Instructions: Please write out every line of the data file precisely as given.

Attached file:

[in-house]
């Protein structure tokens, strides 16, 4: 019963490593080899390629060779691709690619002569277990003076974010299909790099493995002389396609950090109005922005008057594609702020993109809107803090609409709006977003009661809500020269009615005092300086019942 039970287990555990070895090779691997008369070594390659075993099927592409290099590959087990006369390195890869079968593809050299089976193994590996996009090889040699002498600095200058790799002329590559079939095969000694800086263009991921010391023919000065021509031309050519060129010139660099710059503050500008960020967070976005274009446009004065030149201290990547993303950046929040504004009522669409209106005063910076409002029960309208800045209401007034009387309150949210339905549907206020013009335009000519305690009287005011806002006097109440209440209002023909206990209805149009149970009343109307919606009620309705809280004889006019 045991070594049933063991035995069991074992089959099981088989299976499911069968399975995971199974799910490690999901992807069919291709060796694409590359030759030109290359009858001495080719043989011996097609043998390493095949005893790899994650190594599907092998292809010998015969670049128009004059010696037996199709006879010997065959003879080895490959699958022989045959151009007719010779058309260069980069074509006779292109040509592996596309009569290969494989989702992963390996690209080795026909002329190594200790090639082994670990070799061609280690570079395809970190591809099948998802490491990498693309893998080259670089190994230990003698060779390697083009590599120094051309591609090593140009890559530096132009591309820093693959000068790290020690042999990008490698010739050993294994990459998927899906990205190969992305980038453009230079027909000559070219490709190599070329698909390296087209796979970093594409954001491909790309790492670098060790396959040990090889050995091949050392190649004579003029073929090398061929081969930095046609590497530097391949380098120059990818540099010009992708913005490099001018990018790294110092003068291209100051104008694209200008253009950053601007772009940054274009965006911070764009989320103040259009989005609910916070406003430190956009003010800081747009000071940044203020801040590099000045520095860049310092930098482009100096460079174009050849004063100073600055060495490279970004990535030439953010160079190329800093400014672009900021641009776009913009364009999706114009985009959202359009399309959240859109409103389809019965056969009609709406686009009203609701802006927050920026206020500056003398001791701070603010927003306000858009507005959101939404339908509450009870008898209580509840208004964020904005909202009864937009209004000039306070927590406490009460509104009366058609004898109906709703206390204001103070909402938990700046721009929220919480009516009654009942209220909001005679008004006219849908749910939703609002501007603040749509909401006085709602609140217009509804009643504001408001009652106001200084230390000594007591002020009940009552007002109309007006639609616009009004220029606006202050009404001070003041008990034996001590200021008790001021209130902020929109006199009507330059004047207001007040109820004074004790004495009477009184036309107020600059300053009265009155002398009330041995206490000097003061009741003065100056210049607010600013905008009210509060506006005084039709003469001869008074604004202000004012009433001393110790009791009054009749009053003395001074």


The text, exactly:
[in-house]
């Protein structure tokens, strides 16, 4: 019963490593080899390629060779691709690619002569277990003076974010299909790099493995002389396609950090109005922005008057594609702020993109809107803090609409709006977003009661809500020269009615005092300086019942 039970287990555990070895090779691997008369070594390659075993099927592409290099590959087990006369390195890869079968593809050299089976193994590996996009090889040699002498600095200058790799002329590559079939095969000694800086263009991921010391023919000065021509031309050519060129010139660099710059503050500008960020967070976005274009446009004065030149201290990547993303950046929040504004009522669409209106005063910076409002029960309208800045209401007034009387309150949210339905549907206020013009335009000519305690009287005011806002006097109440209440209002023909206990209805149009149970009343109307919606009620309705809280004889006019 045991070594049933063991035995069991074992089959099981088989299976499911069968399975995971199974799910490690999901992807069919291709060796694409590359030759030109290359009858001495080719043989011996097609043998390493095949005893790899994650190594599907092998292809010998015969670049128009004059010696037996199709006879010997065959003879080895490959699958022989045959151009007719010779058309260069980069074509006779292109040509592996596309009569290969494989989702992963390996690209080795026909002329190594200790090639082994670990070799061609280690570079395809970190591809099948998802490491990498693309893998080259670089190994230990003698060779390697083009590599120094051309591609090593140009890559530096132009591309820093693959000068790290020690042999990008490698010739050993294994990459998927899906990205190969992305980038453009230079027909000559070219490709190599070329698909390296087209796979970093594409954001491909790309790492670098060790396959040990090889050995091949050392190649004579003029073929090398061929081969930095046609590497530097391949380098120059990818540099010009992708913005490099001018990018790294110092003068291209100051104008694209200008253009950053601007772009940054274009965006911070764009989320103040259009989005609910916070406003430190956009003010800081747009000071940044203020801040590099000045520095860049310092930098482009100096460079174009050849004063100073600055060495490279970004990535030439953010160079190329800093400014672009900021641009776009913009364009999706114009985009959202359009399309959240859109409103389809019965056969009609709406686009009203609701802006927050920026206020500056003398001791701070603010927003306000858009507005959101939404339908509450009870008898209580509840208004964020904005909202009864937009209004000039306070927590406490009460509104009366058609004898109906709703206390204001103070909402938990700046721009929220919480009516009654009942209220909001005679008004006219849908749910939703609002501007603040749509909401006085709602609140217009509804009643504001408001009652106001200084230390000594007591002020009940009552007002109309007006639609616009009004220029606006202050009404001070003041008990034996001590200021008790001021209130902020929109006199009507330059004047207001007040109820004074004790004495009477009184036309107020600059300053009265009155002398009330041995206490000097003061009741003065100056210049607010600013905008009210509060506006005084039709003469001869008074604004202000004012009433001393110790009791009054009749009053003395001074």